Greenpeace is trying to coax would-be whistleblowers to come out against the Arctic oil companies they work for.
The environmental group launches a website today called Arctic Truth.
On it, workers are encouraged to anonymously tip off infractions.
“We don’t actually quite know what information we’ll get,” says Ben Ayliffe.
Ayliffe heads Greenpeace’s Arctic oil campaign. He says there haven’t been any responses yet, and it will take some time.
He hopes workers all over the Arctic, not just Alaska, will emerge and expose risks the companies might be taking.
He says information could come from anywhere, from workers offshore.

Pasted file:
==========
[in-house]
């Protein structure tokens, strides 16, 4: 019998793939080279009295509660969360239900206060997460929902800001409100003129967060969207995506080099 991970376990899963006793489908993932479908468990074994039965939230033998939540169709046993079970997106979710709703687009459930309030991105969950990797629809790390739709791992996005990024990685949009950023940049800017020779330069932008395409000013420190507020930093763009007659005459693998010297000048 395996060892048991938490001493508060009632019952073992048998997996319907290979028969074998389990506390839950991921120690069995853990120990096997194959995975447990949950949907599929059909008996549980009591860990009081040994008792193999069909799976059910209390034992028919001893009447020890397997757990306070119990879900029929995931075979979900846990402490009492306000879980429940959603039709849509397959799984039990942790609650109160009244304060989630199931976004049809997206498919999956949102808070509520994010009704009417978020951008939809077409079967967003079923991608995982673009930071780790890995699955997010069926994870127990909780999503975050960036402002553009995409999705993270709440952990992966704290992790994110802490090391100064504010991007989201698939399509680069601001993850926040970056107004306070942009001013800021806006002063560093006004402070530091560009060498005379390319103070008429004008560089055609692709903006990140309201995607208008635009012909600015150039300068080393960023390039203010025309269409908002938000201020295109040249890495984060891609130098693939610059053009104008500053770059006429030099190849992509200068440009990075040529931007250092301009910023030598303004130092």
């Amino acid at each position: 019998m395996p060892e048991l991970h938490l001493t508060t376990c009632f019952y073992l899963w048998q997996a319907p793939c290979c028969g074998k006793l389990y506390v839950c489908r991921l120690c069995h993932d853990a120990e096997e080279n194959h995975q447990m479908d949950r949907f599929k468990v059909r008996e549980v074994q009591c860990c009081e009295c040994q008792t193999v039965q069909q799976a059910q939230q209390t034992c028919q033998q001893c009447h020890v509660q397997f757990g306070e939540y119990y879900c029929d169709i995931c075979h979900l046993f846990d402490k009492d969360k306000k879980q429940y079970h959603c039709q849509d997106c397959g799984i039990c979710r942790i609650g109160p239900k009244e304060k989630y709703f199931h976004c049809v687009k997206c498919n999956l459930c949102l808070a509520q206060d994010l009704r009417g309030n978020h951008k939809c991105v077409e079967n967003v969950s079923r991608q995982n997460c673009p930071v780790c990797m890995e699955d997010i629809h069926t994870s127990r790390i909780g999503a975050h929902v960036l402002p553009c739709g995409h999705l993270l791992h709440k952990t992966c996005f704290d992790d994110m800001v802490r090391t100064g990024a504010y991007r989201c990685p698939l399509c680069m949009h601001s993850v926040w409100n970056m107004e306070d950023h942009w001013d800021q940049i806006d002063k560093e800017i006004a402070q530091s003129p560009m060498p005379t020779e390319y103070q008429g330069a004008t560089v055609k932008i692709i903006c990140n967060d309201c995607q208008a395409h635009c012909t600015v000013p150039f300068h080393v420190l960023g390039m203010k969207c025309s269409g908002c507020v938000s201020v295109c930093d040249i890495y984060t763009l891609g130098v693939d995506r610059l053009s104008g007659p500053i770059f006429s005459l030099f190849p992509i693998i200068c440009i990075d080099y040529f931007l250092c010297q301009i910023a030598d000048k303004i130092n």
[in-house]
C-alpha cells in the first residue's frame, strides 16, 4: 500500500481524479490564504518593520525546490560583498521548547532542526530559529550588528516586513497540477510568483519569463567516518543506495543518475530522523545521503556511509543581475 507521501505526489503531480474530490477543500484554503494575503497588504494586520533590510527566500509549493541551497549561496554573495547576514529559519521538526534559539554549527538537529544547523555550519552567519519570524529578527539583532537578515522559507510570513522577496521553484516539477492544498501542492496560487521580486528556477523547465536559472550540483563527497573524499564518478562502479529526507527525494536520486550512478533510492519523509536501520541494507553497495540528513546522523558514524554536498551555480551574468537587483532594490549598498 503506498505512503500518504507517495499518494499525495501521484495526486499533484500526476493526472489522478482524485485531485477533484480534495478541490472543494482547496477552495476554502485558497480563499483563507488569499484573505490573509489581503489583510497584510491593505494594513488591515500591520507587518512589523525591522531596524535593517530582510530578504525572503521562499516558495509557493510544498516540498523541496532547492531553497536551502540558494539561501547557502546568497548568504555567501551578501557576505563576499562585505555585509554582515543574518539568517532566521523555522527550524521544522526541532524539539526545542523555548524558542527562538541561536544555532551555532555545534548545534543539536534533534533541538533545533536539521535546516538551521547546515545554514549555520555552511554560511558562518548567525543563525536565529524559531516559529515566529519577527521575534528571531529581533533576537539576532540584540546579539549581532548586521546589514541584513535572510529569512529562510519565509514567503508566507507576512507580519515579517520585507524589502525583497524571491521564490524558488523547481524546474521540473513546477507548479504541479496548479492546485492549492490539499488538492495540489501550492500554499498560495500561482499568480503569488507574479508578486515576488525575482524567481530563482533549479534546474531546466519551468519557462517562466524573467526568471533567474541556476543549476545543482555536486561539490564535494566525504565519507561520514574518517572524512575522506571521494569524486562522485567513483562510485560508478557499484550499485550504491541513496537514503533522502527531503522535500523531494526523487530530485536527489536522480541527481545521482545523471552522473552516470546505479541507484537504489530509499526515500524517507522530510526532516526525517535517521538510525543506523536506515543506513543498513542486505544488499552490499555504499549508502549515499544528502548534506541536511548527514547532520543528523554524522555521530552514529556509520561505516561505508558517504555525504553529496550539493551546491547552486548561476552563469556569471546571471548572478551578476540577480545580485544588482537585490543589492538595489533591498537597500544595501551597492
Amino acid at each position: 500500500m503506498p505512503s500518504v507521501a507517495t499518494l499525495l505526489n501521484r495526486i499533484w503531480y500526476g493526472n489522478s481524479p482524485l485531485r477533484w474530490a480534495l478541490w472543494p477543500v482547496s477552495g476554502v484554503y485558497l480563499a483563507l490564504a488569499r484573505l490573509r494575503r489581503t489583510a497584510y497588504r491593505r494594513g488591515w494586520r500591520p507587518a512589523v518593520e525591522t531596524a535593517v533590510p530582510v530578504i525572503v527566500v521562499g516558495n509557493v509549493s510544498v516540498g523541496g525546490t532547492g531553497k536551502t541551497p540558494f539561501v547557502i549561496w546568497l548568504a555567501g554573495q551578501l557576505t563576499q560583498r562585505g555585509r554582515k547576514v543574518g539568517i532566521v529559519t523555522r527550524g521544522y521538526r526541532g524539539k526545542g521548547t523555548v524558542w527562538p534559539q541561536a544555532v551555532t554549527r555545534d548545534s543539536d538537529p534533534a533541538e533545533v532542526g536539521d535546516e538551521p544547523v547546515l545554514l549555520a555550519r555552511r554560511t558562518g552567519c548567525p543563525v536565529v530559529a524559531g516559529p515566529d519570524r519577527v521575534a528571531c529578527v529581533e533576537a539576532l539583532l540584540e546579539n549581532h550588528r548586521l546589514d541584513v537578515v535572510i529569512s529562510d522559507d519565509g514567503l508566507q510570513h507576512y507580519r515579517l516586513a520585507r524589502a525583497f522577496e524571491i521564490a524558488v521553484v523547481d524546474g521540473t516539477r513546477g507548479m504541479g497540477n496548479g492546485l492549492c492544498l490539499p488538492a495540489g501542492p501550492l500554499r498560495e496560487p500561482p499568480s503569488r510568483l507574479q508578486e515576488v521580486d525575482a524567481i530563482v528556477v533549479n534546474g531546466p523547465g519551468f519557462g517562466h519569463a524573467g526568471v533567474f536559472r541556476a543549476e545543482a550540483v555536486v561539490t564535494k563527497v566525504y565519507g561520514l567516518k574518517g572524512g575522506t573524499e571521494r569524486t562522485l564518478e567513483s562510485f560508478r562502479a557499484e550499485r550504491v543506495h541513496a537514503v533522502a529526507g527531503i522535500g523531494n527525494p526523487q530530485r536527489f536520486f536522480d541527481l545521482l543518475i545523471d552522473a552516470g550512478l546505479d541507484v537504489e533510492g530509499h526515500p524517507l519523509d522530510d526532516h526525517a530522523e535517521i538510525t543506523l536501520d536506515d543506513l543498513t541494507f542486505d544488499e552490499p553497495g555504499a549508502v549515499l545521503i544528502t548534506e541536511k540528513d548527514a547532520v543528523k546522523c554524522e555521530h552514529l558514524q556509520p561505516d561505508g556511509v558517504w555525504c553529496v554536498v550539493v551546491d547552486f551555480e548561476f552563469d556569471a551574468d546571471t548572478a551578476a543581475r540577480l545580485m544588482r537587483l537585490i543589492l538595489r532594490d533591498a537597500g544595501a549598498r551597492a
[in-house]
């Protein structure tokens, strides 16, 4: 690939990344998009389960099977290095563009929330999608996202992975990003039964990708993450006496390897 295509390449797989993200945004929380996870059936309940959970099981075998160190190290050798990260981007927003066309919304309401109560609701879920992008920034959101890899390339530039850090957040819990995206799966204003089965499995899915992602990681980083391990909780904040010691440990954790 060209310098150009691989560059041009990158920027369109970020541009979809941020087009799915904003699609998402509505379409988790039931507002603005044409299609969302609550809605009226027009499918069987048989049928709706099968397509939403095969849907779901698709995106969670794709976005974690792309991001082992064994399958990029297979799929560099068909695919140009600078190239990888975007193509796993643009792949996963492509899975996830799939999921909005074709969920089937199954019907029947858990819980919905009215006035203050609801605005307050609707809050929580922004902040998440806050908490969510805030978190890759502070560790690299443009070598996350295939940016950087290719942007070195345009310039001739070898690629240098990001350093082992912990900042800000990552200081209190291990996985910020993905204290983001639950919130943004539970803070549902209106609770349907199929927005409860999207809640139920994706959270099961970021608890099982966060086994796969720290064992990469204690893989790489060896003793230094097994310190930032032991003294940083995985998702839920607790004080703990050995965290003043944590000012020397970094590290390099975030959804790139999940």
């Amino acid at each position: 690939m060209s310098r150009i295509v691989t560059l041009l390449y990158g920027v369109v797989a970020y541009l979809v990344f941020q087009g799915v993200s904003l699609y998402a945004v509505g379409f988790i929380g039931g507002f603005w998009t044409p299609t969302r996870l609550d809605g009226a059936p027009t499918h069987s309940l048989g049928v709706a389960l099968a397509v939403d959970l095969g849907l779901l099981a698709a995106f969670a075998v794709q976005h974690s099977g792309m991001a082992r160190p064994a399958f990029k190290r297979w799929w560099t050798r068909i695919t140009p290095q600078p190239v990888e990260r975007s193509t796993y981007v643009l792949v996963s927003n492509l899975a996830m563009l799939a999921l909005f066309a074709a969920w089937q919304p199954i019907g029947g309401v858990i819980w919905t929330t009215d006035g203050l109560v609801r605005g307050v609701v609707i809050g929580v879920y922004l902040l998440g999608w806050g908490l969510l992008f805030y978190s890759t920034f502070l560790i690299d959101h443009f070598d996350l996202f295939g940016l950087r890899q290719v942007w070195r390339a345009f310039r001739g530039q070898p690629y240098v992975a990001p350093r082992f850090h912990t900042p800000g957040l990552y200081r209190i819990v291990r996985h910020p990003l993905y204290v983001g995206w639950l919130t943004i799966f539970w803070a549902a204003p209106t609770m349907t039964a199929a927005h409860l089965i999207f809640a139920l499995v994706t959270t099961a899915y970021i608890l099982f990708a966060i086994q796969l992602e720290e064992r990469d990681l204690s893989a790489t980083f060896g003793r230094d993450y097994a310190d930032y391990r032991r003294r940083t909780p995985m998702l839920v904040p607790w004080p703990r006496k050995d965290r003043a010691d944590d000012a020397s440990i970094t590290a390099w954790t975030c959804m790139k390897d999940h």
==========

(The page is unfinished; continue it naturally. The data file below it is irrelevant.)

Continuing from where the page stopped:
“To decision makers in Anchorage and Houston that have information we think is interesting and relevant.”
Spokespersons for Shell Alaska and ConocoPhillips had nothing to say about the latest attempt from Greenpeace to block their planned drilling campaigns.
- Large projects can often be contentious, and two of the most debated state projects in the past few years have been the Knik Arm Crossing and the Susitna-Watana Hydroelectric Project.
- Gov. Bill Walker announced an additional $10 million cut to the University of Alaska.
- The largest share of that cut is to the account the state uses to partially reimburse local governments for school bonds.
- Inmates will be moved to other corrections centers and halfway houses or possibly put on ankle monitoring, depending on the situation.